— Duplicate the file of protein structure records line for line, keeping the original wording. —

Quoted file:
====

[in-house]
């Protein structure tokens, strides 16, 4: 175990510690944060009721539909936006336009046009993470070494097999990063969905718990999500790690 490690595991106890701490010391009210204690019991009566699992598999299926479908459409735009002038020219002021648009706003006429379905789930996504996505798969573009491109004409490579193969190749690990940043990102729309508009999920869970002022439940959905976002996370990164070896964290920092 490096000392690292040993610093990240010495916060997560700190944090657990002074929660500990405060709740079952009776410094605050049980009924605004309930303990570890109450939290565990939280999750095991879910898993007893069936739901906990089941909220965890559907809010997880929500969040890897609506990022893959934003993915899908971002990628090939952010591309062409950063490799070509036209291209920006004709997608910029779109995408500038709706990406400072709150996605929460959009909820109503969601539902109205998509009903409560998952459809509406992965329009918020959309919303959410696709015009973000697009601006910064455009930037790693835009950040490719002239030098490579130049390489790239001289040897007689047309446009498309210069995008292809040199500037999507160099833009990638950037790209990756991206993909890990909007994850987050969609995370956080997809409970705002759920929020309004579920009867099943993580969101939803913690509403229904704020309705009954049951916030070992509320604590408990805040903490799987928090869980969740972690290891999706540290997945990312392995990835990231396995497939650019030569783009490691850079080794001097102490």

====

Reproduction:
[in-house]
């Protein structure tokens, strides 16, 4: 175990510690944060009721539909936006336009046009993470070494097999990063969905718990999500790690 490690595991106890701490010391009210204690019991009566699992598999299926479908459409735009002038020219002021648009706003006429379905789930996504996505798969573009491109004409490579193969190749690990940043990102729309508009999920869970002022439940959905976002996370990164070896964290920092 490096000392690292040993610093990240010495916060997560700190944090657990002074929660500990405060709740079952009776410094605050049980009924605004309930303990570890109450939290565990939280999750095991879910898993007893069936739901906990089941909220965890559907809010997880929500969040890897609506990022893959934003993915899908971002990628090939952010591309062409950063490799070509036209291209920006004709997608910029779109995408500038709706990406400072709150996605929460959009909820109503969601539902109205998509009903409560998952459809509406992965329009918020959309919303959410696709015009973000697009601006910064455009930037790693835009950040490719002239030098490579130049390489790239001289040897007689047309446009498309210069995008292809040199500037999507160099833009990638950037790209990756991206993909890990909007994850987050969609995370956080997809409970705002759920929020309004579920009867099943993580969101939803913690509403229904704020309705009954049951916030070992509320604590408990805040903490799987928090869980969740972690290891999706540290997945990312392995990835990231396995497939650019030569783009490691850079080794001097102490």